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GasHead - The Isolationist
- Erik Myers, Scene magazine
Having dabbled in instrumentals and Latin acoustic influences, FoCo headbangers GasHead have dropped the pretenses for their third album, The Isolationist. The crazed quartet’s true calling: heavy-as-hell thrash metal.

Really, who needs experimentation when you’ve got universe-bending Satriani-styled solos? Or nightmarish power chord progressions? GasHead has grown as a band, but by sticking to a routine that doesn’t radically change direction, they have constructed a smashingly good top-to-bottom album.

Isolationist starts off with a big ruddy bang with “Dissolve,” an accelerating kicker led by lead singer Josh Purdy, who balances straight singing with the guttural screeches that are typically despised by listeners outside of the metal genre. Yet there’s something accessible about Purdy’s approach. Maybe it’s the dark humor of his lyrics: “You’re either fat or fucking hungry, third world picnic and there’s plenty of pie.”

One ought to take note of the plethora of issues tackled. “Juarez” is a blood-soaked take on the heavily populated Mexican city, a city plagued with recurring femicide and mass grave discoveries in the past few years. Meanwhile, “1s0s” is an ode to technologic horror.
Occasionally Mike Lopez breaks away from the thematic for glorious guitar solos that sound primed for an expert tier in the next Guitar Hero.

GasHead might not sound differently from most quality metal acts, but there’s no doubt that they’ve worked hard on their latest effort. You can hear it in the quality production and the challenging guitar solos. That, in itself, says something to their abilities; in this genre, perhaps more than any other, it can be hard to not suck. - Scene Magazine

From Rough Edge Reviews
GasHead - The Isolationist || 3.5 out of 4 rating
Let's just say this right off: GasHead is a superb band.
The first thing I noticed about "The Isolationist" is that just about all of the songs have enough hooks to keep the CD interesting throughout. Combine that with outstanding metal musicianship and this becomes one fine recording.

What I liked best about this CD is that the music was fun and easy to listen to. That's too often a difficult thing to say about a heavy metal CD, but GasHead makes it look easy with "The Isolationist." GasHead is a band that knows how to deliver a great recording and I wholly recommend this CD. The band even does a great cover of the Testament tune, "Disciples of the Watch."

- Rough Edge Reviews

Since 2003, GasHead has set the standards for instrumental speed metal, but with this latest release, Gashead has finally added something to their band that they‚ve never had before, in the studio or on a stage ˜ a mic stand.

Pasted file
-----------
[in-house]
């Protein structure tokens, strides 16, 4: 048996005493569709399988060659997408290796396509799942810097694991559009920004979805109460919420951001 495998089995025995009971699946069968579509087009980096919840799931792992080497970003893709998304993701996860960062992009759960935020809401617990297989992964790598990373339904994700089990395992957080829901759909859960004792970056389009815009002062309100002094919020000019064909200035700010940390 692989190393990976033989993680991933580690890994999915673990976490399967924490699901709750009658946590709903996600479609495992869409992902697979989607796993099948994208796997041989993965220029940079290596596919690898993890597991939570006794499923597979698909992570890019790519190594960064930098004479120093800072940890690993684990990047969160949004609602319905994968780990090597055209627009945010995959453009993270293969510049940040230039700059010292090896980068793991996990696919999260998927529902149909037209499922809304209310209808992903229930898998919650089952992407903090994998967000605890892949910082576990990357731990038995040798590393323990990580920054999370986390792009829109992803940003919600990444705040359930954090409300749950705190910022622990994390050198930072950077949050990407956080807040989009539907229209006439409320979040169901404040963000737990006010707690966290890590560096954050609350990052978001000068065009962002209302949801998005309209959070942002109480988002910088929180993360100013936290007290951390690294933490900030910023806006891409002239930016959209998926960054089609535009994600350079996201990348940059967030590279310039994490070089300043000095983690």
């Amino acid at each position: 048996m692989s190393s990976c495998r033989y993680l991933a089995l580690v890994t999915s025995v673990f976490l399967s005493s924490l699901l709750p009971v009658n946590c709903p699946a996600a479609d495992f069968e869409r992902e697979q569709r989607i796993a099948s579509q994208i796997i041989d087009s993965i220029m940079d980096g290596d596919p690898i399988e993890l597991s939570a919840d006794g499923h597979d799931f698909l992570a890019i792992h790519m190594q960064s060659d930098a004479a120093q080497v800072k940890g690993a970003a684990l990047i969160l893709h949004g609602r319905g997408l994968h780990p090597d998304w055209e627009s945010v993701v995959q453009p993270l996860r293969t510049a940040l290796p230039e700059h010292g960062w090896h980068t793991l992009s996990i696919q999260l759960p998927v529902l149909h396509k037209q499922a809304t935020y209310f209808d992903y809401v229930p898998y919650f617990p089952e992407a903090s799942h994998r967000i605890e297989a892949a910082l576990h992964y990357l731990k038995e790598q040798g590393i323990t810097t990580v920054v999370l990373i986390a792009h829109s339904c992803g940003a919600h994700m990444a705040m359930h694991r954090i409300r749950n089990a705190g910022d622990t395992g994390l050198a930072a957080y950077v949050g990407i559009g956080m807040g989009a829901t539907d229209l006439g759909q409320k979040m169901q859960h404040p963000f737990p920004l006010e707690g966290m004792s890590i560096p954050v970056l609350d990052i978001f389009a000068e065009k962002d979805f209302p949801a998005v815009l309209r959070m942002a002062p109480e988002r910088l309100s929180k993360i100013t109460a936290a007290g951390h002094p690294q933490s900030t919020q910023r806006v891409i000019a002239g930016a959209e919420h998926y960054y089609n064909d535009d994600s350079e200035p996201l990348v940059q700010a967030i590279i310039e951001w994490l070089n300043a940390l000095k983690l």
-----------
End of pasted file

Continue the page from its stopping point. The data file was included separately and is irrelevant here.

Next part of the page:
The Isolationist is the band‚s first full-length vocal album, produced by long-time Front Range guitar bad-ass Dave Beegle. Three of the vocal cuts are completed by local singer, James Brennan, while GasHead lead vocalist Josh Purdy holds down the majority of the tracks.

The addition of vocals has been carefully handled by the band. They add a lot without taking away from the hard-driving Satriani-style guitarwork that has always been the band‚s cornerstone. It‚s a slippery slope that so far the band has traversed miraculously. If the lyrics continue to be as strong in the future as the ones on The Isolationist, the band will have hit a stride that could carry them for some time. - The Marquee magazine "Unsigned in 2006"
GasHead - Knuckles Avec Sombreros
Review: This is some of the best music I've ever heard. Megadeth meets Joe Satriani. Heavy tight riffs with melodic soloing. This band does all instrumentals, but these are not just instrumentals. They're songs! There's a beginning, a middle, and an end. Great stuff! I couln't get over how talented these three guys are. They sound like they've been playing together for years. The music has a great groove to it, and the soloing is not overdone. It's just enough to make the songs sound great. I can't say enough good things about these guys!
Favorite Tracks: All of them!
Least Favorite Tracks: None

Westword "Movers and Shakers of 2005"
Dec 22, 2005
GasHead, Knuckles Avec Sombreros (Fist Music). Instrumental thrash with an understated Latin sensibility, GasHead's successor to LandSpeedRecord takes humorous liberties by tweaking metal's big, bad, bloated sense of itself. Instead of snarling goats and inverted crosses, the Fort Collins-based trio raises Molotov cocktails in a gleeful toast to abstract science, hockey and the absurd. Shred alert! -- La Briola

Published: Thursday, April 7, 2005